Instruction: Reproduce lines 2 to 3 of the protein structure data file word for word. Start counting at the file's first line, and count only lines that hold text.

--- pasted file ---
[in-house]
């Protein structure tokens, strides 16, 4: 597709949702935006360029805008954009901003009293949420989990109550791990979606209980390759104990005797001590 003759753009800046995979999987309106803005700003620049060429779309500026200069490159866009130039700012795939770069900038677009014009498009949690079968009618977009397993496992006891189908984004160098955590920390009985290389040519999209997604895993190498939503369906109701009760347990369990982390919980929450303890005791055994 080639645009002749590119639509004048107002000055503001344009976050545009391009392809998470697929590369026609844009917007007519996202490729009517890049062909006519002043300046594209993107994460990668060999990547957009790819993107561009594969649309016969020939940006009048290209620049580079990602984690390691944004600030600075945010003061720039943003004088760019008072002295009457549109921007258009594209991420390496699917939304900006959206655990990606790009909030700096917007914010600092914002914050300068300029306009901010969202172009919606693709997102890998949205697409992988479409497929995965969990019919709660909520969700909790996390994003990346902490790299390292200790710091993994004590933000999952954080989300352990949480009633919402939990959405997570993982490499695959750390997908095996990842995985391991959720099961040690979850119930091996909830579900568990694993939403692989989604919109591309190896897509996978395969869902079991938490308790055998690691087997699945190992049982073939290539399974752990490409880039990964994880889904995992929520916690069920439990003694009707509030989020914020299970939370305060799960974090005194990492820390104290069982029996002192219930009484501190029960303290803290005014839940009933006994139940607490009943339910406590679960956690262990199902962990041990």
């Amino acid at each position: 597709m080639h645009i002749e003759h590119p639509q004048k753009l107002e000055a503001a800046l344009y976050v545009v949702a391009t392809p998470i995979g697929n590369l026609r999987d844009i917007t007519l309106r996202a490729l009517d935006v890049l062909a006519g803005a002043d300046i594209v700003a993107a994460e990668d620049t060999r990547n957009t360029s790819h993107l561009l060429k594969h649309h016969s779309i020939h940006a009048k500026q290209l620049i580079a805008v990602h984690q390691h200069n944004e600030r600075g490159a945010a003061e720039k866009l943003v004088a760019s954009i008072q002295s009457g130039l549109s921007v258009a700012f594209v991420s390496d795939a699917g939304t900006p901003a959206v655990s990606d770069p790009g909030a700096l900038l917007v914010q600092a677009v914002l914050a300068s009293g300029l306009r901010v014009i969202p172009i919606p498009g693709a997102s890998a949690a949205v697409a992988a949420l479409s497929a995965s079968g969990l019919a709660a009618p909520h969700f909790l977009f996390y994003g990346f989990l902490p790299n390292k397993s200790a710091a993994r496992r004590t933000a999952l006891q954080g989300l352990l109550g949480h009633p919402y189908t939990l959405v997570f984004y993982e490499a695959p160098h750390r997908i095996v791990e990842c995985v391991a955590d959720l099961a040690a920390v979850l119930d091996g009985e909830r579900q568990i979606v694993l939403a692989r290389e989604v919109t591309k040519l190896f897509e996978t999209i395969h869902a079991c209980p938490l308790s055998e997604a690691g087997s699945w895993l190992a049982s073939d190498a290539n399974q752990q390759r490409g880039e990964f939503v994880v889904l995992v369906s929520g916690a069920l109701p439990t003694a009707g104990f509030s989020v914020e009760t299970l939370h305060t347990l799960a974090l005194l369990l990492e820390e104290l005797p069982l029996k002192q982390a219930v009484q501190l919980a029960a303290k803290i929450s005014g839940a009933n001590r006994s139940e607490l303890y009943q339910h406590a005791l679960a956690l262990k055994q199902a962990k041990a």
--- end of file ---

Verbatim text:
């Protein structure tokens, strides 16, 4: 597709949702935006360029805008954009901003009293949420989990109550791990979606209980390759104990005797001590 003759753009800046995979999987309106803005700003620049060429779309500026200069490159866009130039700012795939770069900038677009014009498009949690079968009618977009397993496992006891189908984004160098955590920390009985290389040519999209997604895993190498939503369906109701009760347990369990982390919980929450303890005791055994 080639645009002749590119639509004048107002000055503001344009976050545009391009392809998470697929590369026609844009917007007519996202490729009517890049062909006519002043300046594209993107994460990668060999990547957009790819993107561009594969649309016969020939940006009048290209620049580079990602984690390691944004600030600075945010003061720039943003004088760019008072002295009457549109921007258009594209991420390496699917939304900006959206655990990606790009909030700096917007914010600092914002914050300068300029306009901010969202172009919606693709997102890998949205697409992988479409497929995965969990019919709660909520969700909790996390994003990346902490790299390292200790710091993994004590933000999952954080989300352990949480009633919402939990959405997570993982490499695959750390997908095996990842995985391991959720099961040690979850119930091996909830579900568990694993939403692989989604919109591309190896897509996978395969869902079991938490308790055998690691087997699945190992049982073939290539399974752990490409880039990964994880889904995992929520916690069920439990003694009707509030989020914020299970939370305060799960974090005194990492820390104290069982029996002192219930009484501190029960303290803290005014839940009933006994139940607490009943339910406590679960956690262990199902962990041990």
């Amino acid at each position: 597709m080639h645009i002749e003759h590119p639509q004048k753009l107002e000055a503001a800046l344009y976050v545009v949702a391009t392809p998470i995979g697929n590369l026609r999987d844009i917007t007519l309106r996202a490729l009517d935006v890049l062909a006519g803005a002043d300046i594209v700003a993107a994460e990668d620049t060999r990547n957009t360029s790819h993107l561009l060429k594969h649309h016969s779309i020939h940006a009048k500026q290209l620049i580079a805008v990602h984690q390691h200069n944004e600030r600075g490159a945010a003061e720039k866009l943003v004088a760019s954009i008072q002295s009457g130039l549109s921007v258009a700012f594209v991420s390496d795939a699917g939304t900006p901003a959206v655990s990606d770069p790009g909030a700096l900038l917007v914010q600092a677009v914002l914050a300068s009293g300029l306009r901010v014009i969202p172009i919606p498009g693709a997102s890998a949690a949205v697409a992988a949420l479409s497929a995965s079968g969990l019919a709660a009618p909520h969700f909790l977009f996390y994003g990346f989990l902490p790299n390292k397993s200790a710091a993994r496992r004590t933000a999952l006891q954080g989300l352990l109550g949480h009633p919402y189908t939990l959405v997570f984004y993982e490499a695959p160098h750390r997908i095996v791990e990842c995985v391991a955590d959720l099961a040690a920390v979850l119930d091996g009985e909830r579900q568990i979606v694993l939403a692989r290389e989604v919109t591309k040519l190896f897509e996978t999209i395969h869902a079991c209980p938490l308790s055998e997604a690691g087997s699945w895993l190992a049982s073939d190498a290539n399974q752990q390759r490409g880039e990964f939503v994880v889904l995992v369906s929520g916690a069920l109701p439990t003694a009707g104990f509030s989020v914020e009760t299970l939370h305060t347990l799960a974090l005194l369990l990492e820390e104290l005797p069982l029996k002192q982390a219930v009484q501190l919980a029960a303290k803290i929450s005014g839940a009933n001590r006994s139940e607490l303890y009943q339910h406590a005791l679960a956690l262990k055994q199902a962990k041990a």